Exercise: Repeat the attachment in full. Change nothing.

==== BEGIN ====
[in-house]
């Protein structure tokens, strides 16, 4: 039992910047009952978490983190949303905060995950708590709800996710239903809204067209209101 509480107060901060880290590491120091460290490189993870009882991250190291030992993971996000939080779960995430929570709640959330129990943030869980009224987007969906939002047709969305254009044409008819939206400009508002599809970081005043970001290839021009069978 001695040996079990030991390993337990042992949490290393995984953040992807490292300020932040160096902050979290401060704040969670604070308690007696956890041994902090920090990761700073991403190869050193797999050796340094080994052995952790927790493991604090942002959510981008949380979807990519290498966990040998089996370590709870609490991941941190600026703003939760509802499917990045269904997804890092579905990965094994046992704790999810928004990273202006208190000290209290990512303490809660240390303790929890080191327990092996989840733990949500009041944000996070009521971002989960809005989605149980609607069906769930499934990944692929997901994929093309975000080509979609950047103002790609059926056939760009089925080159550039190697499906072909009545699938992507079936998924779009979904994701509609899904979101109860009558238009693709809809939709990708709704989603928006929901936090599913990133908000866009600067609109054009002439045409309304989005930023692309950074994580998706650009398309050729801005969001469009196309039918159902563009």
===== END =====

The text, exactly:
[in-house]
């Protein structure tokens, strides 16, 4: 039992910047009952978490983190949303905060995950708590709800996710239903809204067209209101 509480107060901060880290590491120091460290490189993870009882991250190291030992993971996000939080779960995430929570709640959330129990943030869980009224987007969906939002047709969305254009044409008819939206400009508002599809970081005043970001290839021009069978 001695040996079990030991390993337990042992949490290393995984953040992807490292300020932040160096902050979290401060704040969670604070308690007696956890041994902090920090990761700073991403190869050193797999050796340094080994052995952790927790493991604090942002959510981008949380979807990519290498966990040998089996370590709870609490991941941190600026703003939760509802499917990045269904997804890092579905990965094994046992704790999810928004990273202006208190000290209290990512303490809660240390303790929890080191327990092996989840733990949500009041944000996070009521971002989960809005989605149980609607069906769930499934990944692929997901994929093309975000080509979609950047103002790609059926056939760009089925080159550039190697499906072909009545699938992507079936998924779009979904994701509609899904979101109860009558238009693709809809939709990708709704989603928006929901936090599913990133908000866009600067609109054009002439045409309304989005930023692309950074994580998706650009398309050729801005969001469009196309039918159902563009």